Friday, May 8, 1998
Agreement reached on Carlisle teachers' contract
by Marjorie Johnson
The Carlisle Teachers' Association (CTA) ratified the final version of their new three-year contract with the Carlisle School Committee on May 1. The contract provides for a 2.75 percent cost of living increase next year (1998-1999) and three percent raises for the following two years. It maintains the step and lane structure of the previous contract, but adds a new lane for Masters degree plus 60 credits to provide incentive for teachers to continue taking advanced courses.
The top possible base salary increases from $64,585 at the Masters plus 30 level in the first year of the contract to $72,338 at the Masters plus 60 level in the third year. The contract also provides incentives for achieving certification from the National Board for Professional Teaching Standards and for completing work that advances the school system's goals.
The school committee and Superintendent Davida Fox-Melanson seemed generally pleased with the contract at the April 29 meeting where it was reviewed. A version of the contract had been ratified by the teachers prior to the school committee meeting, but school committee members had requested a change that CSC chair Burt Rubenstein felt was important to make, even though it would mean going back to the teachers for another vote. They wanted to make clear that the intent of the new Masters plus 60 lane was to reward new learning and was not a payback for past courses. The CSC voted to amend the contract and to require a future agreement with the teachers on this issue. They then ratified the amended contract.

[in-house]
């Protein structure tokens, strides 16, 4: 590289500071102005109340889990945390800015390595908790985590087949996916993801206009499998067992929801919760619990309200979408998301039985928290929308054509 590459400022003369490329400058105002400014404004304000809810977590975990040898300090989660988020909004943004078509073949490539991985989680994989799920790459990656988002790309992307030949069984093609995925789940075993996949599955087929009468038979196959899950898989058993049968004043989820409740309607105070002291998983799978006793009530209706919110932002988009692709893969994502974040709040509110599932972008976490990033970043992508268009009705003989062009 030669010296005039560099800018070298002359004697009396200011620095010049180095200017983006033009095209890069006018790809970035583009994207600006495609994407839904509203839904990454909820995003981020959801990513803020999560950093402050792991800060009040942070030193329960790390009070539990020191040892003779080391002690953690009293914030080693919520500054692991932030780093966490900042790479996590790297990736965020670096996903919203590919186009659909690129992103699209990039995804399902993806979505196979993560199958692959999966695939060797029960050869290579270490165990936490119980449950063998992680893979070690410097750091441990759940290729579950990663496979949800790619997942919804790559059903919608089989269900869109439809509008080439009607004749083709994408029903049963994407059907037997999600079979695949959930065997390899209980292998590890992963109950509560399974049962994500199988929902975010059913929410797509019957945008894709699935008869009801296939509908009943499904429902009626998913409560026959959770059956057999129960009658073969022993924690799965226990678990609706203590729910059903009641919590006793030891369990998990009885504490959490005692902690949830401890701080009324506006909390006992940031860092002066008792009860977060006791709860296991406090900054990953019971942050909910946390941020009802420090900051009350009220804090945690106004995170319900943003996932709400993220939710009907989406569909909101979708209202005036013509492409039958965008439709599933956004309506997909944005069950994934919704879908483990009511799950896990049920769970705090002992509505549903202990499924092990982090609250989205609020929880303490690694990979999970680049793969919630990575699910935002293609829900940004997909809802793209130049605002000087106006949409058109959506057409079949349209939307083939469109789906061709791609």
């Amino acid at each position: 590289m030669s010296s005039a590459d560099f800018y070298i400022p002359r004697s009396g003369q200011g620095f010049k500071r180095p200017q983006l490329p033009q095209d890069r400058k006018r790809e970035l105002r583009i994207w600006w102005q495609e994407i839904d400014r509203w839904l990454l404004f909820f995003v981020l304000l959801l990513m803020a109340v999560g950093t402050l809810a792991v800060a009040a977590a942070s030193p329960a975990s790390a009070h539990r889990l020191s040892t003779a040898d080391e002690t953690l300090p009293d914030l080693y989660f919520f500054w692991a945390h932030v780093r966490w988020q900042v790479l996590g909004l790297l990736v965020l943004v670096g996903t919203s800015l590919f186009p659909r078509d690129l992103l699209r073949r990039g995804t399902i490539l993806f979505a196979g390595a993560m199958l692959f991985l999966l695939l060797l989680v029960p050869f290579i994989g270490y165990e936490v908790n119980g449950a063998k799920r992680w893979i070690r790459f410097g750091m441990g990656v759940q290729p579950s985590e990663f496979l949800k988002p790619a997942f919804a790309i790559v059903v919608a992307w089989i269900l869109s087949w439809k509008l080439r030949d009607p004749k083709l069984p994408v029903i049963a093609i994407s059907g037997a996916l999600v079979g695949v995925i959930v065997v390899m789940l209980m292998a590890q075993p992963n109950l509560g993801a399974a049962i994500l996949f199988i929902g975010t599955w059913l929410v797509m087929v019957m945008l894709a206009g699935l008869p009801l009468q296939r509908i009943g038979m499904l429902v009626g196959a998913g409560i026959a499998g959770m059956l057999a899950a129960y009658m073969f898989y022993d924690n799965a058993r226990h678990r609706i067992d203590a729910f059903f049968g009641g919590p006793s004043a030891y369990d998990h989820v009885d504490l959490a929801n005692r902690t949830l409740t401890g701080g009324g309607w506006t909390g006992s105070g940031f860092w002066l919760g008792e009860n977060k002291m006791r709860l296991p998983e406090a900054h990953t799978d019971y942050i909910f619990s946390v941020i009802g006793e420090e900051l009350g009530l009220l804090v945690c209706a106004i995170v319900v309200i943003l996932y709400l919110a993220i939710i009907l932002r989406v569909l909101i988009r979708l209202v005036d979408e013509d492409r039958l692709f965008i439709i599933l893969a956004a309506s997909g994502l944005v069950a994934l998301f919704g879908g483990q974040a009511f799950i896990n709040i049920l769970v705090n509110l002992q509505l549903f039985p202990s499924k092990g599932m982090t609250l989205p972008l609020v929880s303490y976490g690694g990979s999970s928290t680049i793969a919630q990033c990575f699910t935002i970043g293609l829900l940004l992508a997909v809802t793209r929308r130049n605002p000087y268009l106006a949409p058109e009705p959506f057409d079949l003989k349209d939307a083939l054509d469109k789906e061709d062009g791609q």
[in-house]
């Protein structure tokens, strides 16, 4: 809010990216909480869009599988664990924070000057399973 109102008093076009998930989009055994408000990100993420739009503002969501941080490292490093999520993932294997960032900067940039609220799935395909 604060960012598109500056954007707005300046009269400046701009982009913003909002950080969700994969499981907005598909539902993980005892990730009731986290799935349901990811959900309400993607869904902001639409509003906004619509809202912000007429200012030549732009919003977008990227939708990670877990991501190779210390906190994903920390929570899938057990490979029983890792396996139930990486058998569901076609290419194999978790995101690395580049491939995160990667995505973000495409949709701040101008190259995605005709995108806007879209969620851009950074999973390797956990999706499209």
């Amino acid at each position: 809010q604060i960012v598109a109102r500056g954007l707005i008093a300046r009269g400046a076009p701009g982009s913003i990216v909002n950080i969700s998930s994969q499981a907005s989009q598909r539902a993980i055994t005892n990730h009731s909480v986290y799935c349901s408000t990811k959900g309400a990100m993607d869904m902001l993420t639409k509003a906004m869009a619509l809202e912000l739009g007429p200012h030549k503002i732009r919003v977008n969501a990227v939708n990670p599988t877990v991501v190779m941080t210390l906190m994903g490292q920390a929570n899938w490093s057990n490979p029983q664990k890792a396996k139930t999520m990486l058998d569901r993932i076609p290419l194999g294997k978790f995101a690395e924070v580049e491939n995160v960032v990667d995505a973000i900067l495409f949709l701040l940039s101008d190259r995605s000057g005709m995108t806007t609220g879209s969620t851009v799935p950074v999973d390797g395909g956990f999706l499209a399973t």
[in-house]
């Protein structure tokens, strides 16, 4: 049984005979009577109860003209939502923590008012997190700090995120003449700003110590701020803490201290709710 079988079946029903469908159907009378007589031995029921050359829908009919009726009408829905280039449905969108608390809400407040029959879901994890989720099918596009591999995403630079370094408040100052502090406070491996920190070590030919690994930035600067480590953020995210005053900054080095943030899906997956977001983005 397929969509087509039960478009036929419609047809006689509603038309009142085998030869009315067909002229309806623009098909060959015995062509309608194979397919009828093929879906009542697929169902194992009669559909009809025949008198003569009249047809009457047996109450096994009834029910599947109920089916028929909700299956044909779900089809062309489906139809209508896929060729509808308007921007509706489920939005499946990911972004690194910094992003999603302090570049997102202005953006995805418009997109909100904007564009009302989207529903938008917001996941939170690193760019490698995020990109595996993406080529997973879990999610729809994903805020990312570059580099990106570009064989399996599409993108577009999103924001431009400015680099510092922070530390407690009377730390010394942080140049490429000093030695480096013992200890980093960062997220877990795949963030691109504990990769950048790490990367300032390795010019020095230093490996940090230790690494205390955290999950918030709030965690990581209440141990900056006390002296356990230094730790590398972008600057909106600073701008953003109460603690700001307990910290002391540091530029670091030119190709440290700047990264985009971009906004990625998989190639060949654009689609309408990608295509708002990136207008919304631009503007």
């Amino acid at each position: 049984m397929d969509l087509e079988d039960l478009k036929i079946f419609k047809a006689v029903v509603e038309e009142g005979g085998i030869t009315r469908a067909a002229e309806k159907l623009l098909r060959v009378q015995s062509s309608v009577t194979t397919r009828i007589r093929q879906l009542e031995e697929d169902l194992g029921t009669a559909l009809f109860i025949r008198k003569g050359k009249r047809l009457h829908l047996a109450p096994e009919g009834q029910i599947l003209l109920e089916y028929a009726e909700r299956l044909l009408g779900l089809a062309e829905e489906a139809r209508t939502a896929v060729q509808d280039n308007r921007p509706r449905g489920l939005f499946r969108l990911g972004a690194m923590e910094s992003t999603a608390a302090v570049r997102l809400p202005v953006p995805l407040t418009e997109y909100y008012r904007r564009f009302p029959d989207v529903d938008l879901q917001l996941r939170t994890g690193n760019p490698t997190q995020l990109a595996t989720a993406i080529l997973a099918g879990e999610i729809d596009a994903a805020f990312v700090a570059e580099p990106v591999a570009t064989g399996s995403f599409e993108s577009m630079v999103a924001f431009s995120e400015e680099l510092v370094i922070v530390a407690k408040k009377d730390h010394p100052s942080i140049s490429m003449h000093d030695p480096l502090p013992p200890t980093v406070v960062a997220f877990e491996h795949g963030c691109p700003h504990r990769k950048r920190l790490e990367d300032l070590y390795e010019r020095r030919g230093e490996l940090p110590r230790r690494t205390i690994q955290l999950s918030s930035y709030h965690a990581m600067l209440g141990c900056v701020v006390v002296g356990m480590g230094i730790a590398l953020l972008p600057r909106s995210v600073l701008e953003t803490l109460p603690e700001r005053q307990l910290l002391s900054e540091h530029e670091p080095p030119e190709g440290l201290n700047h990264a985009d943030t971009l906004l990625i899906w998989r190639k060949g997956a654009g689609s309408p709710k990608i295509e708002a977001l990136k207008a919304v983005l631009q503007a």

CSC member Deb Lyneis noted some changes in the new contract that had grown out of alternate compensation discussions over the past two years. These include incentives for further learning among the teachers.
Salary levels in the contract are comparable to those in Concord and other similar towns. Fox-Melanson said that Carlisle is probably about fifth in the state for teachers' salaries. (See the chart on this page.)
The teachers' salary scale has several components: "lanes", "steps" and cost of living.
The lanes are based on education degrees and further course work. There are lanes for Bachelors, Masters, Masters plus 30 credits (M+30) and, starting in 1999-2000, Masters plus 60 credits (M+60). Credits are earned for graduate level college courses beyond the Masters degree. A typical course is worth three credits. The superintendent must approve the credits for placement on the salary scales based on "their relevance to the staff member's current position, and potential worth in improving performance and in meeting needs as determined by the superintendent."
Many teachers are already in the M+30 lane. The M+60 lane has been added to encourage teachers to continue taking courses. It is expected that only two to four teachers may qualify for the M+60 lane in the first year that it is available, according to Rubenstein.
The teachers advance within their lane one step for each year of satisfactory performance until they reach the top step. The salary increases by 5 percent from one step to the next in the same lane. Beginning teachers are rewarded for increasing experience and their salaries rise rapidly as they receive both the 5 percent step and the cost of living increase. After teachers reach the top step, they only receive the cost of living increase.
The cost of living increase is across